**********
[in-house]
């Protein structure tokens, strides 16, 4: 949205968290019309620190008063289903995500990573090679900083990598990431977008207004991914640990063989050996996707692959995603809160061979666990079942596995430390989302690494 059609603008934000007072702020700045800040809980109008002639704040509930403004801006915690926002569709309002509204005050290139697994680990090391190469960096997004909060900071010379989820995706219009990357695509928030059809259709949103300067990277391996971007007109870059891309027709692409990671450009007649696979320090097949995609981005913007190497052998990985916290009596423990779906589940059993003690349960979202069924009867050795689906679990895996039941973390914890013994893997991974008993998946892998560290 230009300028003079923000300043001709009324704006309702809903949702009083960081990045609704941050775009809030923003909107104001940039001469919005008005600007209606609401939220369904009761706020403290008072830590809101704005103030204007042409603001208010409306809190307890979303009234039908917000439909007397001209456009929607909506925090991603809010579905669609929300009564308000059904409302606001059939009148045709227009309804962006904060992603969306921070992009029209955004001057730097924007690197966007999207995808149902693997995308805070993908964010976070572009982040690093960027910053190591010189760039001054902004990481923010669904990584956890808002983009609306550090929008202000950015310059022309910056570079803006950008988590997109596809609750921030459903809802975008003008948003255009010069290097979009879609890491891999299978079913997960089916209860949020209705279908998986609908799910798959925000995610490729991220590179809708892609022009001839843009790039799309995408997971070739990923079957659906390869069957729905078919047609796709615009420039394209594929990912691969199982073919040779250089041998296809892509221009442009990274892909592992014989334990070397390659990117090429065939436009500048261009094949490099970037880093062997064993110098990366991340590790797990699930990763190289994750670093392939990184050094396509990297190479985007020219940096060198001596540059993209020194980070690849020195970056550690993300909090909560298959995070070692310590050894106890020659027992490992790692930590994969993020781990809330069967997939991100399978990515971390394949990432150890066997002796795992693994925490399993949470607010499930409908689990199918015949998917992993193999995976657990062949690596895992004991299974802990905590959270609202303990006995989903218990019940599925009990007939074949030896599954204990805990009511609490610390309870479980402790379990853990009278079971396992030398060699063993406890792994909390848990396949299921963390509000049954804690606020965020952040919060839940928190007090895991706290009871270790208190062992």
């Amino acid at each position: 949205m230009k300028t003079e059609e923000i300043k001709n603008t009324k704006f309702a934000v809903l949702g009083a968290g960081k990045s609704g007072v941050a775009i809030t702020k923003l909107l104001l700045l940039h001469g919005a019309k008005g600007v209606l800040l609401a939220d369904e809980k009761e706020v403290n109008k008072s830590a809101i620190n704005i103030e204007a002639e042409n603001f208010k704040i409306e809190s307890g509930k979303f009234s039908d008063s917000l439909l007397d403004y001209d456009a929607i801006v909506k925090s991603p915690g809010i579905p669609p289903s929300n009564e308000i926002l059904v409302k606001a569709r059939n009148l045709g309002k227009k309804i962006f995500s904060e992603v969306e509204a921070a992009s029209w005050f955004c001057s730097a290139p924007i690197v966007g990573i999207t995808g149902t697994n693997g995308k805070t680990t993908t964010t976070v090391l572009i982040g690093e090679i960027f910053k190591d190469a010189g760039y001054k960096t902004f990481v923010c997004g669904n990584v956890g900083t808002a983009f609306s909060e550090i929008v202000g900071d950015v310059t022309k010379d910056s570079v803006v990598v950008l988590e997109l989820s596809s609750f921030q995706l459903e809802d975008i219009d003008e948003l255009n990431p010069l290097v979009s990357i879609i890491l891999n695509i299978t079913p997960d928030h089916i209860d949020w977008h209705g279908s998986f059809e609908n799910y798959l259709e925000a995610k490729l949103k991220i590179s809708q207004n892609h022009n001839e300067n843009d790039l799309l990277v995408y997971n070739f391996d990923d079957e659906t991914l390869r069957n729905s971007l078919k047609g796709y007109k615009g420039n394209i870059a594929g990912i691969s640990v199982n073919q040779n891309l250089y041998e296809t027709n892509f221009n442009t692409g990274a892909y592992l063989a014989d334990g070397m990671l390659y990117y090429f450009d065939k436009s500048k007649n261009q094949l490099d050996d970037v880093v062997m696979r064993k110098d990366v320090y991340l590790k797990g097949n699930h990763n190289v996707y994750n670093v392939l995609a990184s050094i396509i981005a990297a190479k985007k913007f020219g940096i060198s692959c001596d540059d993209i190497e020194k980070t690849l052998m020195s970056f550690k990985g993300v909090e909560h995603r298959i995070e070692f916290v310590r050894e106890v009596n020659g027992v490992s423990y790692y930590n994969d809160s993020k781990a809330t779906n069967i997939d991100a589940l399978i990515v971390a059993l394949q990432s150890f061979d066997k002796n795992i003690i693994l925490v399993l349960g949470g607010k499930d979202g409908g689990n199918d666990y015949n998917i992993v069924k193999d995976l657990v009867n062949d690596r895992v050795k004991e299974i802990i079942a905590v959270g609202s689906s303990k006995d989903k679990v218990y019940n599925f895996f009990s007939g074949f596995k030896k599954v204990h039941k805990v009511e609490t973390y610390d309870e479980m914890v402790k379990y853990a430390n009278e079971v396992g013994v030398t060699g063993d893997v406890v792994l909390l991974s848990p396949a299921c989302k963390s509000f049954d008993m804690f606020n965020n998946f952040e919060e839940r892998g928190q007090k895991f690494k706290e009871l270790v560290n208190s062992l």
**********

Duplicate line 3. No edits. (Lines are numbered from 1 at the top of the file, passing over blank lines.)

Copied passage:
């Amino acid at each position: 949205m230009k300028t003079e059609e923000i300043k001709n603008t009324k704006f309702a934000v809903l949702g009083a968290g960081k990045s609704g007072v941050a775009i809030t702020k923003l909107l104001l700045l940039h001469g919005a019309k008005g600007v209606l800040l609401a939220d369904e809980k009761e706020v403290n109008k008072s830590a809101i620190n704005i103030e204007a002639e042409n603001f208010k704040i409306e809190s307890g509930k979303f009234s039908d008063s917000l439909l007397d403004y001209d456009a929607i801006v909506k925090s991603p915690g809010i579905p669609p289903s929300n009564e308000i926002l059904v409302k606001a569709r059939n009148l045709g309002k227009k309804i962006f995500s904060e992603v969306e509204a921070a992009s029209w005050f955004c001057s730097a290139p924007i690197v966007g990573i999207t995808g149902t697994n693997g995308k805070t680990t993908t964010t976070v090391l572009i982040g690093e090679i960027f910053k190591d190469a010189g760039y001054k960096t902004f990481v923010c997004g669904n990584v956890g900083t808002a983009f609306s909060e550090i929008v202000g900071d950015v310059t022309k010379d910056s570079v803006v990598v950008l988590e997109l989820s596809s609750f921030q995706l459903e809802d975008i219009d003008e948003l255009n990431p010069l290097v979009s990357i879609i890491l891999n695509i299978t079913p997960d928030h089916i209860d949020w977008h209705g279908s998986f059809e609908n799910y798959l259709e925000a995610k490729l949103k991220i590179s809708q207004n892609h022009n001839e300067n843009d790039l799309l990277v995408y997971n070739f391996d990923d079957e659906t991914l390869r069957n729905s971007l078919k047609g796709y007109k615009g420039n394209i870059a594929g990912i691969s640990v199982n073919q040779n891309l250089y041998e296809t027709n892509f221009n442009t692409g990274a892909y592992l063989a014989d334990g070397m990671l390659y990117y090429f450009d065939k436009s500048k007649n261009q094949l490099d050996d970037v880093v062997m696979r064993k110098d990366v320090y991340l590790k797990g097949n699930h990763n190289v996707y994750n670093v392939l995609a990184s050094i396509i981005a990297a190479k985007k913007f020219g940096i060198s692959c001596d540059d993209i190497e020194k980070t690849l052998m020195s970056f550690k990985g993300v909090e909560h995603r298959i995070e070692f916290v310590r050894e106890v009596n020659g027992v490992s423990y790692y930590n994969d809160s993020k781990a809330t779906n069967i997939d991100a589940l399978i990515v971390a059993l394949q990432s150890f061979d066997k002796n795992i003690i693994l925490v399993l349960g949470g607010k499930d979202g409908g689990n199918d666990y015949n998917i992993v069924k193999d995976l657990v009867n062949d690596r895992v050795k004991e299974i802990i079942a905590v959270g609202s689906s303990k006995d989903k679990v218990y019940n599925f895996f009990s007939g074949f596995k030896k599954v204990h039941k805990v009511e609490t973390y610390d309870e479980m914890v402790k379990y853990a430390n009278e079971v396992g013994v030398t060699g063993d893997v406890v792994l909390l991974s848990p396949a299921c989302k963390s509000f049954d008993m804690f606020n965020n998946f952040e919060e839940r892998g928190q007090k895991f690494k706290e009871l270790v560290n208190s062992l």